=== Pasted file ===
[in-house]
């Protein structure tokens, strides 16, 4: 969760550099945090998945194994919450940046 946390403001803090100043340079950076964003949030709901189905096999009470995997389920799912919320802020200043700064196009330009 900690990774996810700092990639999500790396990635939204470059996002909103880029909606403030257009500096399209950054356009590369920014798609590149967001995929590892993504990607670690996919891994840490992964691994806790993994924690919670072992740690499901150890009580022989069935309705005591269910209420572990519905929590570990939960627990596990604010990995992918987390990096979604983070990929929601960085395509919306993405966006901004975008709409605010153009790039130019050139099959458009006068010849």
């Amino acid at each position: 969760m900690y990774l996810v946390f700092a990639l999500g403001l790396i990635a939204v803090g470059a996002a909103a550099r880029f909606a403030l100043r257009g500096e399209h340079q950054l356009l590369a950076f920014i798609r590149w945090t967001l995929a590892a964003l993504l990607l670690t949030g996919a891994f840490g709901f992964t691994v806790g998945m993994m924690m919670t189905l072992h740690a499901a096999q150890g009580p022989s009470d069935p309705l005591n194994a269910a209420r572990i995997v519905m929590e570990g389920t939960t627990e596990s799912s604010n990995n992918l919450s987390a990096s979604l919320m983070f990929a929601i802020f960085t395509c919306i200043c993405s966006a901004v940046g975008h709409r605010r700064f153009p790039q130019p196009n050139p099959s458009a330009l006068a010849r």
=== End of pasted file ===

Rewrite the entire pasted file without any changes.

[in-house]
């Protein structure tokens, strides 16, 4: 969760550099945090998945194994919450940046 946390403001803090100043340079950076964003949030709901189905096999009470995997389920799912919320802020200043700064196009330009 900690990774996810700092990639999500790396990635939204470059996002909103880029909606403030257009500096399209950054356009590369920014798609590149967001995929590892993504990607670690996919891994840490992964691994806790993994924690919670072992740690499901150890009580022989069935309705005591269910209420572990519905929590570990939960627990596990604010990995992918987390990096979604983070990929929601960085395509919306993405966006901004975008709409605010153009790039130019050139099959458009006068010849």
């Amino acid at each position: 969760m900690y990774l996810v946390f700092a990639l999500g403001l790396i990635a939204v803090g470059a996002a909103a550099r880029f909606a403030l100043r257009g500096e399209h340079q950054l356009l590369a950076f920014i798609r590149w945090t967001l995929a590892a964003l993504l990607l670690t949030g996919a891994f840490g709901f992964t691994v806790g998945m993994m924690m919670t189905l072992h740690a499901a096999q150890g009580p022989s009470d069935p309705l005591n194994a269910a209420r572990i995997v519905m929590e570990g389920t939960t627990e596990s799912s604010n990995n992918l919450s987390a990096s979604l919320m983070f990929a929601i802020f960085t395509c919306i200043c993405s966006a901004v940046g975008h709409r605010r700064f153009p790039q130019p196009n050139p099959s458009a330009l006068a010849r």